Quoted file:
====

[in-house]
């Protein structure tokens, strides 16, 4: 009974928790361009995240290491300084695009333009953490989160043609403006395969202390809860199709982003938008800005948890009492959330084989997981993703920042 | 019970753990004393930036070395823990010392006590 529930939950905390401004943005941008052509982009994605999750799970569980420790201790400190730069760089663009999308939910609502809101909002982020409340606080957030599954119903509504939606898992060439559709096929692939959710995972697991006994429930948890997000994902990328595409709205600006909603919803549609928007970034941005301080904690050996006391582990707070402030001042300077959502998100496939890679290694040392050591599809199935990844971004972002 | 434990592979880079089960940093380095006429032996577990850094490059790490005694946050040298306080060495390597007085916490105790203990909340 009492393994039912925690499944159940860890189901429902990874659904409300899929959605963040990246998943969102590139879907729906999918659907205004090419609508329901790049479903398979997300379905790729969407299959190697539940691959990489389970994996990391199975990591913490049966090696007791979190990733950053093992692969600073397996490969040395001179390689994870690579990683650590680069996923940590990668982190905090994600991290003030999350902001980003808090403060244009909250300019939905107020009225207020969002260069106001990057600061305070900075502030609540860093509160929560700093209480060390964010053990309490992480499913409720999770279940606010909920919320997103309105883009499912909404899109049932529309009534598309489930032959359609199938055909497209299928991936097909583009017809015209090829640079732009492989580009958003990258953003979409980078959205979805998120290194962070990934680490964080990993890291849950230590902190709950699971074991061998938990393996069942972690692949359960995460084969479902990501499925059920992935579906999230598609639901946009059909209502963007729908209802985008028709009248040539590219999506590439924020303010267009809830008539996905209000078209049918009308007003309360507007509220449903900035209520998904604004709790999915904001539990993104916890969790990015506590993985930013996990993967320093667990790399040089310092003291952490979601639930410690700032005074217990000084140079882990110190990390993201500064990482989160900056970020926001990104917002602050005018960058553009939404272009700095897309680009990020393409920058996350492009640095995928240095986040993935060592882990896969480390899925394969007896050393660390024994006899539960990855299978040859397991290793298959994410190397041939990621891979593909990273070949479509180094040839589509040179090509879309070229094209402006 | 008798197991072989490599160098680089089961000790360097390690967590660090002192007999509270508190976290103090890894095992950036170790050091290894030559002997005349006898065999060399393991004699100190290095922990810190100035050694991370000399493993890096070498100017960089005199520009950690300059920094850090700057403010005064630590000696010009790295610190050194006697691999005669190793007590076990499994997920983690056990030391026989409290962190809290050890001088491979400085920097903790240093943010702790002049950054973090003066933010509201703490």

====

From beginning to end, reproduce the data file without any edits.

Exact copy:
[in-house]
């Protein structure tokens, strides 16, 4: 009974928790361009995240290491300084695009333009953490989160043609403006395969202390809860199709982003938008800005948890009492959330084989997981993703920042 | 019970753990004393930036070395823990010392006590 529930939950905390401004943005941008052509982009994605999750799970569980420790201790400190730069760089663009999308939910609502809101909002982020409340606080957030599954119903509504939606898992060439559709096929692939959710995972697991006994429930948890997000994902990328595409709205600006909603919803549609928007970034941005301080904690050996006391582990707070402030001042300077959502998100496939890679290694040392050591599809199935990844971004972002 | 434990592979880079089960940093380095006429032996577990850094490059790490005694946050040298306080060495390597007085916490105790203990909340 009492393994039912925690499944159940860890189901429902990874659904409300899929959605963040990246998943969102590139879907729906999918659907205004090419609508329901790049479903398979997300379905790729969407299959190697539940691959990489389970994996990391199975990591913490049966090696007791979190990733950053093992692969600073397996490969040395001179390689994870690579990683650590680069996923940590990668982190905090994600991290003030999350902001980003808090403060244009909250300019939905107020009225207020969002260069106001990057600061305070900075502030609540860093509160929560700093209480060390964010053990309490992480499913409720999770279940606010909920919320997103309105883009499912909404899109049932529309009534598309489930032959359609199938055909497209299928991936097909583009017809015209090829640079732009492989580009958003990258953003979409980078959205979805998120290194962070990934680490964080990993890291849950230590902190709950699971074991061998938990393996069942972690692949359960995460084969479902990501499925059920992935579906999230598609639901946009059909209502963007729908209802985008028709009248040539590219999506590439924020303010267009809830008539996905209000078209049918009308007003309360507007509220449903900035209520998904604004709790999915904001539990993104916890969790990015506590993985930013996990993967320093667990790399040089310092003291952490979601639930410690700032005074217990000084140079882990110190990390993201500064990482989160900056970020926001990104917002602050005018960058553009939404272009700095897309680009990020393409920058996350492009640095995928240095986040993935060592882990896969480390899925394969007896050393660390024994006899539960990855299978040859397991290793298959994410190397041939990621891979593909990273070949479509180094040839589509040179090509879309070229094209402006 | 008798197991072989490599160098680089089961000790360097390690967590660090002192007999509270508190976290103090890894095992950036170790050091290894030559002997005349006898065999060399393991004699100190290095922990810190100035050694991370000399493993890096070498100017960089005199520009950690300059920094850090700057403010005064630590000696010009790295610190050194006697691999005669190793007590076990499994997920983690056990030391026989409290962190809290050890001088491979400085920097903790240093943010702790002049950054973090003066933010509201703490």